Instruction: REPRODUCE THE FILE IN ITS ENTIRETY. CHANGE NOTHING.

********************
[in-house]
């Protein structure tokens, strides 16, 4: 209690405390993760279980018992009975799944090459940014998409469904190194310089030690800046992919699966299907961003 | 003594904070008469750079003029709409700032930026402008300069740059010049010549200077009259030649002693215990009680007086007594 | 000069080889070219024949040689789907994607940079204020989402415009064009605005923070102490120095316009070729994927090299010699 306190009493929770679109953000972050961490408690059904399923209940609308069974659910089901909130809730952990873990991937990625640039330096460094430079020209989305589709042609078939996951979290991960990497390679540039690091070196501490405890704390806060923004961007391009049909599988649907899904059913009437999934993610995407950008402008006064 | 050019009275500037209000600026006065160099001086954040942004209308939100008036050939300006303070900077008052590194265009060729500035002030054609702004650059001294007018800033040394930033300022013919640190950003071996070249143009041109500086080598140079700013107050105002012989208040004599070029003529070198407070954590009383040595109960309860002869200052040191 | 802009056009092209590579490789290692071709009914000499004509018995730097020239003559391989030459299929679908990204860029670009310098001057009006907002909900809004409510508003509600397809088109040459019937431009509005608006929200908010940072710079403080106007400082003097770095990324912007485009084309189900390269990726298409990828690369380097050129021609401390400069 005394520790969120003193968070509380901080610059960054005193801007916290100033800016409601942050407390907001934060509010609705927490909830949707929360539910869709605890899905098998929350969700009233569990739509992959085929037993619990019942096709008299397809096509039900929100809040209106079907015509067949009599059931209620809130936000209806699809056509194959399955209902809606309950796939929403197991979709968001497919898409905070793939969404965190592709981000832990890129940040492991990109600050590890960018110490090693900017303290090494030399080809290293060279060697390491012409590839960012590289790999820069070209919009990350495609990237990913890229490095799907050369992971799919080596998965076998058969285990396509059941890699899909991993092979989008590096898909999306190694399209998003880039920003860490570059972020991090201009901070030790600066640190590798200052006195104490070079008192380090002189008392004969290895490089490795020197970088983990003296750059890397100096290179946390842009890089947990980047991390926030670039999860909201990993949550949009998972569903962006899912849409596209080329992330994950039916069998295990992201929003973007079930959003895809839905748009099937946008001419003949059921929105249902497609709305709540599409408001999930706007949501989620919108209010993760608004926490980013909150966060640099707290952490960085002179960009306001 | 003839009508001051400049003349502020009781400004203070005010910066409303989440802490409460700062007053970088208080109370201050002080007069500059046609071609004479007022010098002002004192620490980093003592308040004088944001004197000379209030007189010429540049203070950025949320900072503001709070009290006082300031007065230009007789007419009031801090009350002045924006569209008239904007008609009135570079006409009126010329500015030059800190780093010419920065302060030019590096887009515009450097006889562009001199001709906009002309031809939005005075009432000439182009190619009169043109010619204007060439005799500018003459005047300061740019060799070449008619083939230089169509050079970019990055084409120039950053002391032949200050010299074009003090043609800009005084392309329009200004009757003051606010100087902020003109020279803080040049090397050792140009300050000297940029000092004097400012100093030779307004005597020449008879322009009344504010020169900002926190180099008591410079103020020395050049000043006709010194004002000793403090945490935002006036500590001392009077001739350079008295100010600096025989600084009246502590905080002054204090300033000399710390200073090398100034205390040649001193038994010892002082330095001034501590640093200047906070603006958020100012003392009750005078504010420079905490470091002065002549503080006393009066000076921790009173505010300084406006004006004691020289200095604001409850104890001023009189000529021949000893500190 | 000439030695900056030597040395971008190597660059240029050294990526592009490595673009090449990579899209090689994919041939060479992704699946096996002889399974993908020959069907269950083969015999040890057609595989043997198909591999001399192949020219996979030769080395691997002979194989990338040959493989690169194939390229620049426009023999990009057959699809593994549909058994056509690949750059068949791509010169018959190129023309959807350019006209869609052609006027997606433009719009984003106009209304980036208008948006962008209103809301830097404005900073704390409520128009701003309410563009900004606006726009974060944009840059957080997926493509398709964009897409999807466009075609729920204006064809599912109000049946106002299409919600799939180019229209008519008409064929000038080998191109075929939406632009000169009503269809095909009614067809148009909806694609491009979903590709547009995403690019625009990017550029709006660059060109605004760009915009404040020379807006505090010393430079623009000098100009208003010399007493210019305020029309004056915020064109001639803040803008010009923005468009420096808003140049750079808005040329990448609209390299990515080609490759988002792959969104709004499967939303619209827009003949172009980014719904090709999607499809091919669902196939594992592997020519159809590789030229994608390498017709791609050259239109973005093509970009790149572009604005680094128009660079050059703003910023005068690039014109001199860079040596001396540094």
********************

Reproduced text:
[in-house]
């Protein structure tokens, strides 16, 4: 209690405390993760279980018992009975799944090459940014998409469904190194310089030690800046992919699966299907961003 | 003594904070008469750079003029709409700032930026402008300069740059010049010549200077009259030649002693215990009680007086007594 | 000069080889070219024949040689789907994607940079204020989402415009064009605005923070102490120095316009070729994927090299010699 306190009493929770679109953000972050961490408690059904399923209940609308069974659910089901909130809730952990873990991937990625640039330096460094430079020209989305589709042609078939996951979290991960990497390679540039690091070196501490405890704390806060923004961007391009049909599988649907899904059913009437999934993610995407950008402008006064 | 050019009275500037209000600026006065160099001086954040942004209308939100008036050939300006303070900077008052590194265009060729500035002030054609702004650059001294007018800033040394930033300022013919640190950003071996070249143009041109500086080598140079700013107050105002012989208040004599070029003529070198407070954590009383040595109960309860002869200052040191 | 802009056009092209590579490789290692071709009914000499004509018995730097020239003559391989030459299929679908990204860029670009310098001057009006907002909900809004409510508003509600397809088109040459019937431009509005608006929200908010940072710079403080106007400082003097770095990324912007485009084309189900390269990726298409990828690369380097050129021609401390400069 005394520790969120003193968070509380901080610059960054005193801007916290100033800016409601942050407390907001934060509010609705927490909830949707929360539910869709605890899905098998929350969700009233569990739509992959085929037993619990019942096709008299397809096509039900929100809040209106079907015509067949009599059931209620809130936000209806699809056509194959399955209902809606309950796939929403197991979709968001497919898409905070793939969404965190592709981000832990890129940040492991990109600050590890960018110490090693900017303290090494030399080809290293060279060697390491012409590839960012590289790999820069070209919009990350495609990237990913890229490095799907050369992971799919080596998965076998058969285990396509059941890699899909991993092979989008590096898909999306190694399209998003880039920003860490570059972020991090201009901070030790600066640190590798200052006195104490070079008192380090002189008392004969290895490089490795020197970088983990003296750059890397100096290179946390842009890089947990980047991390926030670039999860909201990993949550949009998972569903962006899912849409596209080329992330994950039916069998295990992201929003973007079930959003895809839905748009099937946008001419003949059921929105249902497609709305709540599409408001999930706007949501989620919108209010993760608004926490980013909150966060640099707290952490960085002179960009306001 | 003839009508001051400049003349502020009781400004203070005010910066409303989440802490409460700062007053970088208080109370201050002080007069500059046609071609004479007022010098002002004192620490980093003592308040004088944001004197000379209030007189010429540049203070950025949320900072503001709070009290006082300031007065230009007789007419009031801090009350002045924006569209008239904007008609009135570079006409009126010329500015030059800190780093010419920065302060030019590096887009515009450097006889562009001199001709906009002309031809939005005075009432000439182009190619009169043109010619204007060439005799500018003459005047300061740019060799070449008619083939230089169509050079970019990055084409120039950053002391032949200050010299074009003090043609800009005084392309329009200004009757003051606010100087902020003109020279803080040049090397050792140009300050000297940029000092004097400012100093030779307004005597020449008879322009009344504010020169900002926190180099008591410079103020020395050049000043006709010194004002000793403090945490935002006036500590001392009077001739350079008295100010600096025989600084009246502590905080002054204090300033000399710390200073090398100034205390040649001193038994010892002082330095001034501590640093200047906070603006958020100012003392009750005078504010420079905490470091002065002549503080006393009066000076921790009173505010300084406006004006004691020289200095604001409850104890001023009189000529021949000893500190 | 000439030695900056030597040395971008190597660059240029050294990526592009490595673009090449990579899209090689994919041939060479992704699946096996002889399974993908020959069907269950083969015999040890057609595989043997198909591999001399192949020219996979030769080395691997002979194989990338040959493989690169194939390229620049426009023999990009057959699809593994549909058994056509690949750059068949791509010169018959190129023309959807350019006209869609052609006027997606433009719009984003106009209304980036208008948006962008209103809301830097404005900073704390409520128009701003309410563009900004606006726009974060944009840059957080997926493509398709964009897409999807466009075609729920204006064809599912109000049946106002299409919600799939180019229209008519008409064929000038080998191109075929939406632009000169009503269809095909009614067809148009909806694609491009979903590709547009995403690019625009990017550029709006660059060109605004760009915009404040020379807006505090010393430079623009000098100009208003010399007493210019305020029309004056915020064109001639803040803008010009923005468009420096808003140049750079808005040329990448609209390299990515080609490759988002792959969104709004499967939303619209827009003949172009980014719904090709999607499809091919669902196939594992592997020519159809590789030229994608390498017709791609050259239109973005093509970009790149572009604005680094128009660079050059703003910023005068690039014109001199860079040596001396540094």